It’s important to track correctly because once you start processing a certain amount, your processor will file a 1099-K reporting to the government how much you processed. That means if you only track your net deposits, the numbers in your tracking system will be different from the 1099-K. And that looks super sketchy to the government.
Best Practice #1: Deposit Biz Income Into a Biz Account (14:08)
Let’s move on to talking about best practices for tracking your business income. Follow these and you’ll automatically avoid all of the mistakes we just covered!
The first best practice is to deposit business income into a business account. This means two things. One- you need a separate business checking account. If you don’t have one already, you’ll open a business checking account for your business income.
Two- this account is for business income ONLY. There shouldn’t be any employee income, gift money, or personal reimbursements deposited into the account. Create a separation between your personal money and your business income.
Be sure to set up any direct deposits for business income into your business checking account. That’s going to be Stripe, Square, Shopify, PayPal and any other way you receive money electronically.
Transfer business income received from Venmo and Paypal into your business account ONLY. If they don’t funnel directly into your business account, you’ll lose track of income. For PayPal and Venmo, always transfer your balance out at the end of the day so you don’t accidentally use your balance for personal expenses. That’s when tracking hell ensues!
Best Practice #2: Break Out Your Income Stream (19:01)
We’re circling back to that mistake that we talked about earlier: using generic labels like “sales” or “products” to categorize your income. Getting specific with categorizing your income streams helps you track your financial data and changes. At a glance, you’ll know which aspects of your business are making money.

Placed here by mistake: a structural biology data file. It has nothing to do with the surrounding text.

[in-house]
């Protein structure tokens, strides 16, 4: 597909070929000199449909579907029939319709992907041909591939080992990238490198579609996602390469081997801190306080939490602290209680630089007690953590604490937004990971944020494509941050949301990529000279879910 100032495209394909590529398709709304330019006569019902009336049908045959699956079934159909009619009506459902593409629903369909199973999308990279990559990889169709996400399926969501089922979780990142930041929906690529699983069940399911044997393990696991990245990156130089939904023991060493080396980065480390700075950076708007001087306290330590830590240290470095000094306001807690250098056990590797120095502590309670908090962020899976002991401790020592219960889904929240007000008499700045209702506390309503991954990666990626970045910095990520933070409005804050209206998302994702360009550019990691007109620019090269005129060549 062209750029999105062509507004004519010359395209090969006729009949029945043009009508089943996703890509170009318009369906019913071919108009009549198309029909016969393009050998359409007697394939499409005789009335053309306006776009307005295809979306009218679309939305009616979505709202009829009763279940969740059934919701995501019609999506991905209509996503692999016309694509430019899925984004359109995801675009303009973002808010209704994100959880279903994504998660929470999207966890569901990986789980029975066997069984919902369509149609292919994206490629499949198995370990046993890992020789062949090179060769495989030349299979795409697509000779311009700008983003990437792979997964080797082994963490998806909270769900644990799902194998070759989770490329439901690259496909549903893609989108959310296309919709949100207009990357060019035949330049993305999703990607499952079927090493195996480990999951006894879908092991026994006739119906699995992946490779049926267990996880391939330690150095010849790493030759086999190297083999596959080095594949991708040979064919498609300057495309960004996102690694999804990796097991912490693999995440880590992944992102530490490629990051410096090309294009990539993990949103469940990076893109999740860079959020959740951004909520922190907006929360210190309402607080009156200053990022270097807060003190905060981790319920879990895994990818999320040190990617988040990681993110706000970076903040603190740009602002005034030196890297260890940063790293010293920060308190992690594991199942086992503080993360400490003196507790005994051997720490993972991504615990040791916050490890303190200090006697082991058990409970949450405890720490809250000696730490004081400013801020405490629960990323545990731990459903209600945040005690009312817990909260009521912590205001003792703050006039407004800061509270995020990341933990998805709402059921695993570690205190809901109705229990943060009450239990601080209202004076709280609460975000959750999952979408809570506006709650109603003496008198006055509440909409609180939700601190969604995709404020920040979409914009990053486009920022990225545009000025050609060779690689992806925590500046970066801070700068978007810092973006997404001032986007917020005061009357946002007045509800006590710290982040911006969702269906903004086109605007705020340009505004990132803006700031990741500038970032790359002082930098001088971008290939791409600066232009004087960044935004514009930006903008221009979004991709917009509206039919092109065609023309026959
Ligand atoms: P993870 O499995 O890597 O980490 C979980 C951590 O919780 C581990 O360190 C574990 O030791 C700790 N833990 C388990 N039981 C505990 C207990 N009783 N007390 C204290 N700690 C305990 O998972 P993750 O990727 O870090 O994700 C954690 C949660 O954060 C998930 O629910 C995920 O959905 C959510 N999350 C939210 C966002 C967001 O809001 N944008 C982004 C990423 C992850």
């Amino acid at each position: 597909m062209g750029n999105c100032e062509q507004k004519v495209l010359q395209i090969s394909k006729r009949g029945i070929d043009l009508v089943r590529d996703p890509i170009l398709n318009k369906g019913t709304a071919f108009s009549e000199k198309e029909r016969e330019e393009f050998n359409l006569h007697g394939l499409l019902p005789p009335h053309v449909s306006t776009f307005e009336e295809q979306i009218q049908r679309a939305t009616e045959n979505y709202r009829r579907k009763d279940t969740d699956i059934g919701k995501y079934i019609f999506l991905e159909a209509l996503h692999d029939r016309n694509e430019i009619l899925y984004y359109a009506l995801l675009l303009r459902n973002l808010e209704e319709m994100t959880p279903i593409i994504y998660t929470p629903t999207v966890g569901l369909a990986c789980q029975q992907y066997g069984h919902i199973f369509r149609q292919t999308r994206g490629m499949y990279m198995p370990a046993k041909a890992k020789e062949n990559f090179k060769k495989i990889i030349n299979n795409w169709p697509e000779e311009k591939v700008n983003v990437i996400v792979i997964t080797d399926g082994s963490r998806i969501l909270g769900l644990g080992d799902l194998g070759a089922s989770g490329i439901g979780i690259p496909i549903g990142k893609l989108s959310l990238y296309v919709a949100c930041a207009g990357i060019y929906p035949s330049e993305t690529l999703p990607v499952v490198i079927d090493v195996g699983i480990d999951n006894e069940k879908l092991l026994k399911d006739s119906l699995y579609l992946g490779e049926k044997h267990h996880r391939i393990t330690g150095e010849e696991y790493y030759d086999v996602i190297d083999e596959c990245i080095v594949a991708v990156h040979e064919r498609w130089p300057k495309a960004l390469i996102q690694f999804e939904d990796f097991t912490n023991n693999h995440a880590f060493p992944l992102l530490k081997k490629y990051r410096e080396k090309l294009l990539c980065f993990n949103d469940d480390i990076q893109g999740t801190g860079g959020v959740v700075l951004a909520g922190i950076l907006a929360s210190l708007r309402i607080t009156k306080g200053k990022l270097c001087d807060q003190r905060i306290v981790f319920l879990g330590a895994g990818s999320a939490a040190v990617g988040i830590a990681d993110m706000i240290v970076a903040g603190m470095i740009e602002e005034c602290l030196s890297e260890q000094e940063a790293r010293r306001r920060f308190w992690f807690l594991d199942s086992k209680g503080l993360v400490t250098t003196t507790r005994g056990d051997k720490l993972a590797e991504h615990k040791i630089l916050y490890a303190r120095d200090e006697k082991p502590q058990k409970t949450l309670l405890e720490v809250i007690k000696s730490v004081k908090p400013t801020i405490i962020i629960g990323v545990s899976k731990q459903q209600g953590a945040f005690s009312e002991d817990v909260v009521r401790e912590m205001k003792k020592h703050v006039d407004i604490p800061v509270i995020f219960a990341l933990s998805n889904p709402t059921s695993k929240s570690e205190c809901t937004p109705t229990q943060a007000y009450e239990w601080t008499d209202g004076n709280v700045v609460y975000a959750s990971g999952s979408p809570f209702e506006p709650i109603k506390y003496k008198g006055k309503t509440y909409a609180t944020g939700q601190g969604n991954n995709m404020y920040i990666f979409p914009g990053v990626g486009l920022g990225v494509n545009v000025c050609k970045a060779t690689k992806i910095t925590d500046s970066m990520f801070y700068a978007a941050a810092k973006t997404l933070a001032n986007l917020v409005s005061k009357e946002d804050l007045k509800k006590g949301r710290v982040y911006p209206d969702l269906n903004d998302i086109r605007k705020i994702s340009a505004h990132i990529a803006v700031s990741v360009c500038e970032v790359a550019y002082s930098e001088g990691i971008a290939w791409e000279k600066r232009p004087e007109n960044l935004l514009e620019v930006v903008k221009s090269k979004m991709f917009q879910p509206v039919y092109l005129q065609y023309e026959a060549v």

How do you break out your income categories?
The first step is to list all of your products and services. That includes:
- Services you offer on an hourly basis
- Services you offer on a package basis
- Physical products
- Digital products
- Affiliate revenue
- Ad revenue
Get as detailed as possible with this list.
Next, group similar products and services together. As you do this, you’ll notice there are natural grouping for your income streams. You may also have income streams that are all on their own, like ad revenue. That’s fine too.
The next step is to give each grouping a name that makes sense to you. You’re the one reading your reports, so the names should work for you!
Now, there’s one last step: Ask yourself, Are there any additional details I want to know about how I make money? These additional details are your subcategories. For example, one of your income categories is Digital Products. But you sell e-books, online courses, and printables. You could set these up your subcategories. The structure would look like this:
- Digital Products
- Online courses
Best Practice #3: Track Your Gross Income (24:20)
When tracking your gross income, it’s not so much knowing that you should do it… It’s deciding HOW you’ll do it. And being proactive about implementing that method into your bookkeeping routine.
Options for tracking gross income
There are two options. The first is to manually split out that information in your bookkeeping method or program. For example, if you use a spreadsheet, you’ll input your gross income, credit card processing fee, and net deposit. If you use a bookkeeping program, you’ll use the Split Expense feature.
If you use a digital accounting program, the second option is to install integration that’ll do the work for you. I’ve talked about Quickbooks Online before and all the integrations that you can use to streamline your bookkeeping processes, which I think you’ll find useful!
Lastly, your merchant processing fees are a tax deduction! That is something you can write off. If you have other questions about tax deductions, check out this epic guide to tax deductions.
Best Practice #4: Handle Refunds Correctly (28:08)
There are lots of business owners out there who have their tracking skills down and are super confident in their bookkeeping. Until they have to handle a refund…then they’re wondering what the hell to do with the payment!
Handling refunds correctly is pretty simple.
Refunds are categorized back into the original income category used. If someone buys an ebook and you categorize it as Digital Products, if they want a refund, you categorize the refund as Digital Product. This way, your income and the refund will balance each other out to zero- which accurately represents what you earned.
It sounds too good to be true, but it actually is that easy!
There you have it! You just learned how to track your business income correctly. But wait! The fun doesn’t stop here. I’ve created a free Biz Finance Survival Guide for you. It will help you whip your business finances into shape and give you guidance so you don’t get lost in confusing business finance land.